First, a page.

"To a Fellow Writer" and "Shloyme Mikhoels"

Two poems

Written by:
Rachel H. Korn
Translated by:
Seymour Levitan
Spring 2016
Part of issue number:
Translation Issue 2016

These poems were published in one of Rachel Korn’s final volumes, Af der sharf fun a rege (The Cutting Edge of the Moment; 1972), though they originate in experiences at different times in her life.

Her poem to Shloyme Mikhoels, the great actor-director of the Moscow State Yiddish Theater, is based partly on her memories of the man from 1944, at the time of her wandering during the Second World War. It is also a vision of Mikhoels playing his most famous role, Shakespeare’s Lear (whom she mistakenly conflates with Gloucester after his blinding), on the stage and then on the streets of Minsk, where he was run down and killed by Soviet law enforcement in 1948. The killing of Mikhoels marked the beginning of a series of arrests and executions that has come to be known as the liquidation of Yiddish culture in the USSR.

The poem “Tsu a khaver-shrayber” (“To a Fellow Writer”) is dated 1971. By this time, Korn saw herself as an “heiress of grief,” owing a tax of tears to all who died in the Holocaust and entrusted with the obligation to remember them. At the same time it is a plea to a colleague requesting a poem for a forthcoming publication to pardon her for the little that she can contribute. The writer she is addressing is most likely her close friend Kadia Molodowsky, a fellow poet and the editor of the Yiddish journal Svive (Surroundings).

To a Fellow Writer

I have your letter asking me to send a poem.
Would two be better yet, or four?
My day returns tired from markets and fairs
and casts a gray shadow on the paper.

The sheets of paper, icy, white, and bare,
also wait for me to cover them with verses
and breathe on their cold, smooth surface
the breath of words nesting in narrow lines.

In dreams I often hear a voice come close,
open and pull aside the dark drapes of night,
lips long since stifled in ash
entrusting me with a name they cherish.

I’ve become the debtor to everything and all,
everyone on earth and beneath,
like an heiress of grief owing tax 
even on the tears fated to me here.

And where are the poems? Forgive, my friend, forgive.
The thorn in the desert hasn’t yet blossomed—
for now allow at least
these words
from your
Rokhl Korn.

November 1971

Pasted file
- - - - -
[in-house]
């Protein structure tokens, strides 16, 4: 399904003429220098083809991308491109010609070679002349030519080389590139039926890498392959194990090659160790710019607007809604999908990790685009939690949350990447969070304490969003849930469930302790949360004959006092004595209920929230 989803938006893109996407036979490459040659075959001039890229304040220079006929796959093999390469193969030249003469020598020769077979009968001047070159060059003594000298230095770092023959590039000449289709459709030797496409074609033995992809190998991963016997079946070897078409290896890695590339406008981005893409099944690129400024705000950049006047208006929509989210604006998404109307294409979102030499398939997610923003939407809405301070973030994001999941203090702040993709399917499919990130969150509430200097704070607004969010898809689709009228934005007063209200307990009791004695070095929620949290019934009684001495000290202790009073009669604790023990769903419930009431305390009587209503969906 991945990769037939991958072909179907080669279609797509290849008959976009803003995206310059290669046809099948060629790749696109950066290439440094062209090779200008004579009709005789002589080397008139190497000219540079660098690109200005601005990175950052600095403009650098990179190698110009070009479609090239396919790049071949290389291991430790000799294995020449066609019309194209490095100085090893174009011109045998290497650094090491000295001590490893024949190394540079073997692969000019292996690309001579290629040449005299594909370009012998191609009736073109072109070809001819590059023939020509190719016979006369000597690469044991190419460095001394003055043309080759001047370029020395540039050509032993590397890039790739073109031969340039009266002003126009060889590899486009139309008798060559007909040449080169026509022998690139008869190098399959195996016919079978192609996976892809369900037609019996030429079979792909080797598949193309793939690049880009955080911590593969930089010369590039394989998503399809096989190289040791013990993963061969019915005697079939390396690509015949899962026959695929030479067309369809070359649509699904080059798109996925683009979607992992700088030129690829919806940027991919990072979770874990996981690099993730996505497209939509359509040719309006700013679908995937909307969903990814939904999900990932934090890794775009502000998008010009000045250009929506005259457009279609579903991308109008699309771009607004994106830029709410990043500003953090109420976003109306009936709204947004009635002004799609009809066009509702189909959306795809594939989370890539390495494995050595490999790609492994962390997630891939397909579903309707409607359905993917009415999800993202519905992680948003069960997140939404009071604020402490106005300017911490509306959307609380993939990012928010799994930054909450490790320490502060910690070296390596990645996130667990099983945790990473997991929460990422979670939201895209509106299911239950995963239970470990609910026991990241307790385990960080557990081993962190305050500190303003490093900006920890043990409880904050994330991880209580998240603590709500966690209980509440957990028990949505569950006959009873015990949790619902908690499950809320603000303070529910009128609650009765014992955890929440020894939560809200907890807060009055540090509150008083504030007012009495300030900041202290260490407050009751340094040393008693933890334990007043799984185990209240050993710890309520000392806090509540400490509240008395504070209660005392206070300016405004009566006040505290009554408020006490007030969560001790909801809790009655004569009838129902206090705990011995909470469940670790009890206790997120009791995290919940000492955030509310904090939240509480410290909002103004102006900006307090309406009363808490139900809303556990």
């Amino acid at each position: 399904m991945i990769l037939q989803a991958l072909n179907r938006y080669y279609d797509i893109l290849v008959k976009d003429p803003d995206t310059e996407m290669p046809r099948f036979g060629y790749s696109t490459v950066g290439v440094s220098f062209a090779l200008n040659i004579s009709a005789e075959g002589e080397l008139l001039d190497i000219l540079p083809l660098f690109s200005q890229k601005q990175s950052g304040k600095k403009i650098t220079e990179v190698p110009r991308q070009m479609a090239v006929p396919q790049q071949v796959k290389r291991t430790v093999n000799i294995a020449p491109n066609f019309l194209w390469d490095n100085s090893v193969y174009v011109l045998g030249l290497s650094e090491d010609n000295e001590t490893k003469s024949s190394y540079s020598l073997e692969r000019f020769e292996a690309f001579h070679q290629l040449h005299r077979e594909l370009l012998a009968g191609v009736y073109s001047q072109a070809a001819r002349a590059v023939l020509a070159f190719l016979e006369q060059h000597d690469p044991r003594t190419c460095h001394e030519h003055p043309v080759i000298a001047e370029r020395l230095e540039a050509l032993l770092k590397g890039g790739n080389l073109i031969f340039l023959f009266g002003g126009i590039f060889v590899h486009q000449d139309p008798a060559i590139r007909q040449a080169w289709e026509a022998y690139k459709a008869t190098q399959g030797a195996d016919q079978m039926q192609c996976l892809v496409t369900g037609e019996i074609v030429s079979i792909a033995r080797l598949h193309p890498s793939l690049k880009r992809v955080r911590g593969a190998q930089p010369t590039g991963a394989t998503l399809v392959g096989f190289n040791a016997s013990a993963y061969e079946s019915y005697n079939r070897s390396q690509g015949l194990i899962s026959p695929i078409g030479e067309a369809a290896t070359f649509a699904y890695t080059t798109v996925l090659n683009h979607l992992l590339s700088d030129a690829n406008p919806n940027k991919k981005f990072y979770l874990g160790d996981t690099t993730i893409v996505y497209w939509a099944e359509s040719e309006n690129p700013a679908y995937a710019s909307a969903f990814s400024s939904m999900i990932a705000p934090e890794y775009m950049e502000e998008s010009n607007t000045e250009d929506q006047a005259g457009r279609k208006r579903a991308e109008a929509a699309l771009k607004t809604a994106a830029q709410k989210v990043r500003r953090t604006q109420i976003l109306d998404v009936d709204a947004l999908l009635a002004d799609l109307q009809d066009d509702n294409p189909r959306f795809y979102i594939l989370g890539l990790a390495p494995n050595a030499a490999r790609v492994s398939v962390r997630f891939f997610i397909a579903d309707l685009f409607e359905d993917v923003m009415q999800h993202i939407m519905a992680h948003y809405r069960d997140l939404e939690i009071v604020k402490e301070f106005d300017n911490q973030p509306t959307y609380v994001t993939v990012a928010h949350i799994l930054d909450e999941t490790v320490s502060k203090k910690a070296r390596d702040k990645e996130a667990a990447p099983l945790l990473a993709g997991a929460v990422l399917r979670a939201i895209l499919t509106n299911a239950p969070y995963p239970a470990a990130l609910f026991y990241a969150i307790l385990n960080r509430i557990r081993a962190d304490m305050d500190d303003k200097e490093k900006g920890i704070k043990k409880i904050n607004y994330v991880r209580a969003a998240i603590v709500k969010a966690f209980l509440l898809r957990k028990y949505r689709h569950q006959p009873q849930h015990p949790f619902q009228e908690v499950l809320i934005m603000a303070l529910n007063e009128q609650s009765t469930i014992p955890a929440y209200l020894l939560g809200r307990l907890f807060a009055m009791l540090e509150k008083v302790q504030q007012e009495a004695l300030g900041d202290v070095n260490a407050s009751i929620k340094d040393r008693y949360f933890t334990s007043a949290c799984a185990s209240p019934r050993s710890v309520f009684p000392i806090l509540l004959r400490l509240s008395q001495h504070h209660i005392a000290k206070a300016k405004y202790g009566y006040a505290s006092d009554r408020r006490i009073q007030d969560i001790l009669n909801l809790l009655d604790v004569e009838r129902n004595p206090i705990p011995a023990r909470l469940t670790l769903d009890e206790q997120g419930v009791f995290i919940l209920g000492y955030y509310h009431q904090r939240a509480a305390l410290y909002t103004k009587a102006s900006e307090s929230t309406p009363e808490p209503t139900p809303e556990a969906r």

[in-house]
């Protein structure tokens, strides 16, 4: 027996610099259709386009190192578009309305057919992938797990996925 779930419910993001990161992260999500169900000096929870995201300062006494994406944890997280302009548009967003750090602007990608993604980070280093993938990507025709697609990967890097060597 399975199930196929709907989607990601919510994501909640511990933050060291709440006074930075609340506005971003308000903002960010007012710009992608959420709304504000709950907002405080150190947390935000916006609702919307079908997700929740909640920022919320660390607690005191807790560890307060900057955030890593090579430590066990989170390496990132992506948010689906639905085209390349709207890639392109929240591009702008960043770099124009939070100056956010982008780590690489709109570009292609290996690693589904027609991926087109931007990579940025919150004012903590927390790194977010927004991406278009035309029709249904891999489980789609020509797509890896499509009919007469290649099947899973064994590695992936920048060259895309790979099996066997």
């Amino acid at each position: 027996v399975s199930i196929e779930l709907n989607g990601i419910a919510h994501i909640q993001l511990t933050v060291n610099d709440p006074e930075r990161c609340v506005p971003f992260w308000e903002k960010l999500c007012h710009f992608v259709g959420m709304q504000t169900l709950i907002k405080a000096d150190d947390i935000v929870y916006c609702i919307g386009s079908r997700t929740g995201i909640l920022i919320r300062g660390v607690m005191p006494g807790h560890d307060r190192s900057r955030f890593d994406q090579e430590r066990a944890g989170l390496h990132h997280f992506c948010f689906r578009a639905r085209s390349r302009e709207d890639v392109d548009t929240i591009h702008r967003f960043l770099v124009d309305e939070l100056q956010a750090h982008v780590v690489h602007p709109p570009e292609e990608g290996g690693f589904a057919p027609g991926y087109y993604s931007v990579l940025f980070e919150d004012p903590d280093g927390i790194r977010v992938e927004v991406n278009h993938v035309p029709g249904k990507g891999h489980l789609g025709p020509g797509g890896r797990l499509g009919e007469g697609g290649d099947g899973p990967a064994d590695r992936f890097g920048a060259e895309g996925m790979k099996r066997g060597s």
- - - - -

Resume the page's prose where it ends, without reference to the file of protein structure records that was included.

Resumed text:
Shloyme Mikhoels

To the memory of the great artist, man, and Jew

“Only on your right foot,” he would say to me
where the world turned left without mercy or God,
every word an informer
for imprisonment and death.

“Only on your right foot,” and a kiss,
a fatherly kiss on the brow to ward off all lurking suspicion,
the seal on a passport of life
in the harsh time of my wandering.

“Only on your right foot,” himself a hostage,
with proud lion head and eyes full of knowing,
playing, playing a part to protect the others,
conversos and Marranos, like himself.

“Only on your right foot,” his full underlip drooping
even more and trembling
under the weight of words not said
that might seem wounded and embittered.

“Only on your right foot,” his look asking
whether I see his meaning and intent—
the high, scholarly forehead relaxes
when he sees I comprehend.

“Only on your right foot,” Mikhoels says to himself
as he makes ready to be Lear onstage—
driven out to ridicule and contempt,
a blind king without a crown or people or domain.

“Only on your right foot,” and now Shloyme the Clever
envies the weary old man
whose blindness kept him from seeing
all that his insight forces him to see. 

“Only on your right foot”—did he mutter those words under his breath,
distracted on that winter night
of evil riddles and signs
on the familiar and so-trusted streets of Minsk? 

And under the cold, starless sky
did he tear the mask from his face
on the snow-covered stage
where he encountered death?

Seymour Levitan of Vancouver was educated at the University of Pennsylvania and Simon Fraser University. His translations of Yiddish poems, stories, and memoirs have appeared in numerous anthologies and journals, and he lectures widely on both translation and Yiddish literature. He is the 2008 winner of the Louis Rosenberg Award of the Association of Canadian Jewish Studies.

Paper Roses, his selection and translation of Korn’s poetry, was the 1988 winner of the Robert Payne Award of the Translation Center at Columbia University. The poems here will be included in a forthcoming McGill-Queen’s University Press edition of Korn poems, edited by Esther Frank and selected and translated by Levitan.